The Daily Guide has been looking for fascinating people in our community to talk to, learn about, and tell their stories. The McGinnity family is about as fascinating as people get, especially with their latest project of creating a tiny home.

Raven McGinnity, a traveling herbalist and mother of four, contacted the Daily Guide with news about her and her familys recent renovation plans. Married duo Oaken and Raven McGinnity are turning a school bus into a tiny home according to Raven.

The soon-to-be tiny home is a work-in-progress. According to Raven, we started the project in March and it is almost complete (the wood stove won’t be added until September). We travel to speak on local plant medicine, plant medicine making, minimalism with children, and renovating a skoolie. The McGinnitys nicknamed the school bus Viggo.

We plan on traveling a lot for our business, Raven & Oak, because we teach workshops and speak at festivals, Raven said.

It started as the place we were going to live when we visited Dancing Rabbit, an ecovillage in northern Missouri, according to R. McGinnity. We are interested in Intentional Communities and this program gives us a chance to see and learn about one that has been around for 20 years. Then as we thought about it, what better way to teach our children than on the road where they can see the places we talk about, meet such a diverse population, and enjoy the years they are little while we can.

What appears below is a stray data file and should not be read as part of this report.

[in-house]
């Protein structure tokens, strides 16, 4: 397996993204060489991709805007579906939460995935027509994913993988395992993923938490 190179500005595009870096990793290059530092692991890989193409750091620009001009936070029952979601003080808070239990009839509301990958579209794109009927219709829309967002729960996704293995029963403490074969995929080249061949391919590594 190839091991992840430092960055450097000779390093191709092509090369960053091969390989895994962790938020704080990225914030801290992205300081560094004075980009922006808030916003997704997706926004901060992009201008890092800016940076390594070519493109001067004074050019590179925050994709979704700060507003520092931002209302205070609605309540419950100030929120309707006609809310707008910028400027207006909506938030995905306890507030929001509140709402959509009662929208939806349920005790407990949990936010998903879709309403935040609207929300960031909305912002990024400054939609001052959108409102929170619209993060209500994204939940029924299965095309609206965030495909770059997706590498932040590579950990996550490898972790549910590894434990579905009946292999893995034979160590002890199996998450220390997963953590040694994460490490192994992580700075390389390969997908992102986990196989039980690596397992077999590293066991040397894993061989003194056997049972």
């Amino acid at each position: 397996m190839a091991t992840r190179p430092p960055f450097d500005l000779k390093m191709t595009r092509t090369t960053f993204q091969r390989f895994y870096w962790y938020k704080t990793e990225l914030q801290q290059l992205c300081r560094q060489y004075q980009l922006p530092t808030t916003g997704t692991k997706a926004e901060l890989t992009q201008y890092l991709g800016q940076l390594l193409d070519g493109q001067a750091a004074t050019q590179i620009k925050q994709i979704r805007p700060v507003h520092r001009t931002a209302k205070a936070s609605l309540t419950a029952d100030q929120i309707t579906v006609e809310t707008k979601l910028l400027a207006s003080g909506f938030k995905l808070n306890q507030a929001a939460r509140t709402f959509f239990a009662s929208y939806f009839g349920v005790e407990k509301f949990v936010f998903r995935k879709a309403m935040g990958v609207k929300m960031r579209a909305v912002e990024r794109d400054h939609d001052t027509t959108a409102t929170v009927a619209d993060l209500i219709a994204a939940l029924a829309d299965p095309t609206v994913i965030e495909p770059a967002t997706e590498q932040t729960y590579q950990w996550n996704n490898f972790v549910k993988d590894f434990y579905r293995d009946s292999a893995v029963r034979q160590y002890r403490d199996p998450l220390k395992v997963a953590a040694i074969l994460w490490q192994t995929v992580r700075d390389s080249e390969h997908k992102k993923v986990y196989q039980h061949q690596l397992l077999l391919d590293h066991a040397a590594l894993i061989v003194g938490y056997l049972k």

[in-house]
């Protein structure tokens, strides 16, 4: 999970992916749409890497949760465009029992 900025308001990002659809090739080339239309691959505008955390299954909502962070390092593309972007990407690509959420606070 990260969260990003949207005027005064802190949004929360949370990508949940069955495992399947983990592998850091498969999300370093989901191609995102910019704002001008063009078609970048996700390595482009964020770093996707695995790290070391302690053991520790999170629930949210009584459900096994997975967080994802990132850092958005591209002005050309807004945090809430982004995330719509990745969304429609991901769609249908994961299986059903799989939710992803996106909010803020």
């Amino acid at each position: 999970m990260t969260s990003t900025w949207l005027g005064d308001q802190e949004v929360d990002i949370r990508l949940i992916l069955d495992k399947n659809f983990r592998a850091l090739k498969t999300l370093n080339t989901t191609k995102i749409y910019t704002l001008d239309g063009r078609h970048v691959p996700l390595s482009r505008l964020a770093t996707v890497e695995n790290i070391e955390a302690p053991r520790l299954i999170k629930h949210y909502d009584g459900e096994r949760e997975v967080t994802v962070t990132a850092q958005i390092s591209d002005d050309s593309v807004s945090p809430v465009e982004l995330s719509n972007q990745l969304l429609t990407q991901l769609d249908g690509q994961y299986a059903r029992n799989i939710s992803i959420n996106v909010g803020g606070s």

Raven said, on the couples website, I am an herbalist, medicine woman, and doula. I make and sell remedies and blog about herbal medicine, natural living, minimalism, and life as a hippie.

I am a tree hugger, Oaken said on their website. I believe people can take back their overall health through the healing properties of plants and fungi; and their vitality by learning and utilizing sustainable traditional skills inside and out. I teach classes on traditional folk skills.